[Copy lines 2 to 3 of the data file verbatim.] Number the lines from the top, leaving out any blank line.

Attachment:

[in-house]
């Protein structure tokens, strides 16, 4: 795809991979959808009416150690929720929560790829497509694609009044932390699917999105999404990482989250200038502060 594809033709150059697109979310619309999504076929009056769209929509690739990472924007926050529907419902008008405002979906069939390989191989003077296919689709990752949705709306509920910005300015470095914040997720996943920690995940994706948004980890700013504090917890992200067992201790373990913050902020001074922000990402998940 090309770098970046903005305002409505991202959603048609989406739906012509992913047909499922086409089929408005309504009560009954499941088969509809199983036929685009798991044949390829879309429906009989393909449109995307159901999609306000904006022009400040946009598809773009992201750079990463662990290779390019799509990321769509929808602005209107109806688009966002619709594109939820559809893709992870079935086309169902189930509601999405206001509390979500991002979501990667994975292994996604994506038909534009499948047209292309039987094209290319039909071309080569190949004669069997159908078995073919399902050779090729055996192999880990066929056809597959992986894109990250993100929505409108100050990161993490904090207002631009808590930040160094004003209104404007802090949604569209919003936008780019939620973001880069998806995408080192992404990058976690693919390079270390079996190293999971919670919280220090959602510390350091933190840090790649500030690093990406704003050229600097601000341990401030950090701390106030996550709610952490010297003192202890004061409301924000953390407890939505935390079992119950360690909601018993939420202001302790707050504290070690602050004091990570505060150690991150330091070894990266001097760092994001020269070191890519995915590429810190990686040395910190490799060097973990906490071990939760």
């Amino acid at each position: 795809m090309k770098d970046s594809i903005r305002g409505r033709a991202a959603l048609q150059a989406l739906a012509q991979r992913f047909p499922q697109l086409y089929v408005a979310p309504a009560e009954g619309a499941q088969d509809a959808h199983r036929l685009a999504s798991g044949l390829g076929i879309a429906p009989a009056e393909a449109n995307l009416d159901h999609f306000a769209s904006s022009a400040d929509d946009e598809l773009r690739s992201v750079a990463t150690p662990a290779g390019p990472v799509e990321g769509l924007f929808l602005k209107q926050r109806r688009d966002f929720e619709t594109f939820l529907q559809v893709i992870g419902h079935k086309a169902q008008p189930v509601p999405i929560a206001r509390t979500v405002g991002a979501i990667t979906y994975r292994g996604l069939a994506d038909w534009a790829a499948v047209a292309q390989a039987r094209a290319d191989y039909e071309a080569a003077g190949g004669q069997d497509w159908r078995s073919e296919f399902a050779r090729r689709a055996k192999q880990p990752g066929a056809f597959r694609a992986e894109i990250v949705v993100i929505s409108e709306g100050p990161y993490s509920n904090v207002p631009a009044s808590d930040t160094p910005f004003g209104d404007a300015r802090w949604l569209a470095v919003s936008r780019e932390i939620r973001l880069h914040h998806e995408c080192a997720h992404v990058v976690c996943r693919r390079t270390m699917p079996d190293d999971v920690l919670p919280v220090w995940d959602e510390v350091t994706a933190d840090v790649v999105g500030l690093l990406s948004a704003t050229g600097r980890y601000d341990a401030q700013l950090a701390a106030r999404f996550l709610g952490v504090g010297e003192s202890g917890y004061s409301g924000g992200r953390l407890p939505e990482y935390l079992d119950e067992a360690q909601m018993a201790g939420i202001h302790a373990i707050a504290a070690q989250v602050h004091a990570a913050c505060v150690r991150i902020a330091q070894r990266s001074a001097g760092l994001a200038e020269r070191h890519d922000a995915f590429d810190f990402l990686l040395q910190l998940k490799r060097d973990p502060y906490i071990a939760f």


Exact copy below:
């Protein structure tokens, strides 16, 4: 795809991979959808009416150690929720929560790829497509694609009044932390699917999105999404990482989250200038502060 594809033709150059697109979310619309999504076929009056769209929509690739990472924007926050529907419902008008405002979906069939390989191989003077296919689709990752949705709306509920910005300015470095914040997720996943920690995940994706948004980890700013504090917890992200067992201790373990913050902020001074922000990402998940 090309770098970046903005305002409505991202959603048609989406739906012509992913047909499922086409089929408005309504009560009954499941088969509809199983036929685009798991044949390829879309429906009989393909449109995307159901999609306000904006022009400040946009598809773009992201750079990463662990290779390019799509990321769509929808602005209107109806688009966002619709594109939820559809893709992870079935086309169902189930509601999405206001509390979500991002979501990667994975292994996604994506038909534009499948047209292309039987094209290319039909071309080569190949004669069997159908078995073919399902050779090729055996192999880990066929056809597959992986894109990250993100929505409108100050990161993490904090207002631009808590930040160094004003209104404007802090949604569209919003936008780019939620973001880069998806995408080192992404990058976690693919390079270390079996190293999971919670919280220090959602510390350091933190840090790649500030690093990406704003050229600097601000341990401030950090701390106030996550709610952490010297003192202890004061409301924000953390407890939505935390079992119950360690909601018993939420202001302790707050504290070690602050004091990570505060150690991150330091070894990266001097760092994001020269070191890519995915590429810190990686040395910190490799060097973990906490071990939760």
């Amino acid at each position: 795809m090309k770098d970046s594809i903005r305002g409505r033709a991202a959603l048609q150059a989406l739906a012509q991979r992913f047909p499922q697109l086409y089929v408005a979310p309504a009560e009954g619309a499941q088969d509809a959808h199983r036929l685009a999504s798991g044949l390829g076929i879309a429906p009989a009056e393909a449109n995307l009416d159901h999609f306000a769209s904006s022009a400040d929509d946009e598809l773009r690739s992201v750079a990463t150690p662990a290779g390019p990472v799509e990321g769509l924007f929808l602005k209107q926050r109806r688009d966002f929720e619709t594109f939820l529907q559809v893709i992870g419902h079935k086309a169902q008008p189930v509601p999405i929560a206001r509390t979500v405002g991002a979501i990667t979906y994975r292994g996604l069939a994506d038909w534009a790829a499948v047209a292309q390989a039987r094209a290319d191989y039909e071309a080569a003077g190949g004669q069997d497509w159908r078995s073919e296919f399902a050779r090729r689709a055996k192999q880990p990752g066929a056809f597959r694609a992986e894109i990250v949705v993100i929505s409108e709306g100050p990161y993490s509920n904090v207002p631009a009044s808590d930040t160094p910005f004003g209104d404007a300015r802090w949604l569209a470095v919003s936008r780019e932390i939620r973001l880069h914040h998806e995408c080192a997720h992404v990058v976690c996943r693919r390079t270390m699917p079996d190293d999971v920690l919670p919280v220090w995940d959602e510390v350091t994706a933190d840090v790649v999105g500030l690093l990406s948004a704003t050229g600097r980890y601000d341990a401030q700013l950090a701390a106030r999404f996550l709610g952490v504090g010297e003192s202890g917890y004061s409301g924000g992200r953390l407890p939505e990482y935390l079992d119950e067992a360690q909601m018993a201790g939420i202001h302790a373990i707050a504290a070690q989250v602050h004091a990570a913050c505060v150690r991150i902020a330091q070894r990266s001074a001097g760092l994001a200038e020269r070191h890519d922000a995915f590429d810190f990402l990686l040395q910190l998940k490799r060097d973990p502060y906490i071990a939760f």